In the last year of dissertation writing or upon completing the degree, the Values Assessment can empower users to identify what is most important in their next work environment and to establish some parameters for a job search, leveraging their time most effectively. They can take the Interests and Skills Assessments to identify and then Explore aligned job families, broadening career options. When researching job families, it is best to pay particular attention to the Connect and Apply sections, where one can source networks, communities and job boards, as well as develop application materials. “Paired with the results that came later, it was really assuring to see that jobs exist that align with my core values outside of work in academe,” another focus group participant, a late-stage Ph.D. student, told us. “I’d honestly thought of the two as mutually exclusive until now.”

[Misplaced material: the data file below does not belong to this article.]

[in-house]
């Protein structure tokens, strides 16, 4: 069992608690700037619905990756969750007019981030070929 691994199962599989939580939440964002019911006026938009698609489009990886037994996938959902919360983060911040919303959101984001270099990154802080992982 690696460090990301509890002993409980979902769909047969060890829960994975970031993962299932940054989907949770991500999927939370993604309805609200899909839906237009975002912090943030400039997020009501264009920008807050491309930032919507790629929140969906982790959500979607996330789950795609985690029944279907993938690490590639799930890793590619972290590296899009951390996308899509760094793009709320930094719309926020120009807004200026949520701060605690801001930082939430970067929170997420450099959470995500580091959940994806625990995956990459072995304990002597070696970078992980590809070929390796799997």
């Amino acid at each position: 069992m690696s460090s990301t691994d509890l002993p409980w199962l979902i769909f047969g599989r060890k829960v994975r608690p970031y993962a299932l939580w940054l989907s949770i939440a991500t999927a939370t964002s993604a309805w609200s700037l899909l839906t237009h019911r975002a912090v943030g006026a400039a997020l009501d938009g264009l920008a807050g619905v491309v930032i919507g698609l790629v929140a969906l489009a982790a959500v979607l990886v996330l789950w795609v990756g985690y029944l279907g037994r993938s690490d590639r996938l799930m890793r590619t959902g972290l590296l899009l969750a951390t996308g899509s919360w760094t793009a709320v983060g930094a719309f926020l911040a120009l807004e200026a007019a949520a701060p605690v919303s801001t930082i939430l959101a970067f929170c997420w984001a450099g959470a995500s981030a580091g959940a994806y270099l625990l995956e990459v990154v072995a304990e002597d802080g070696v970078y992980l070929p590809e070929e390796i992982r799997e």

While ImaginePhD can be used independently to enhance self-awareness and options, it can be even more powerful when explored and discussed with peers, faculty advisers and career professionals. Building communities of support is integral to building confidence and taking risks -- which is what job searching is. Talking about the insights gleaned from the Skills, Interests and Values Assessments can help users reflect and analyze the results more deeply, consider future goals, and introduce them to others who have pursued or are exploring similar paths. If there is a career professional on campus dedicated to working with Ph.D.s, they are eager to help at any stage in this process, and ImaginePhD can be a great tool to get a conversation started.
Finally, a number of academic institutions and professional societies have generously supported this effort and in so doing have demonstrated their support for the diversity of career paths followed by humanities and social sciences Ph.D.s. If your academic institution is among them, know they are making visible their support for your career path -- wherever it may take you.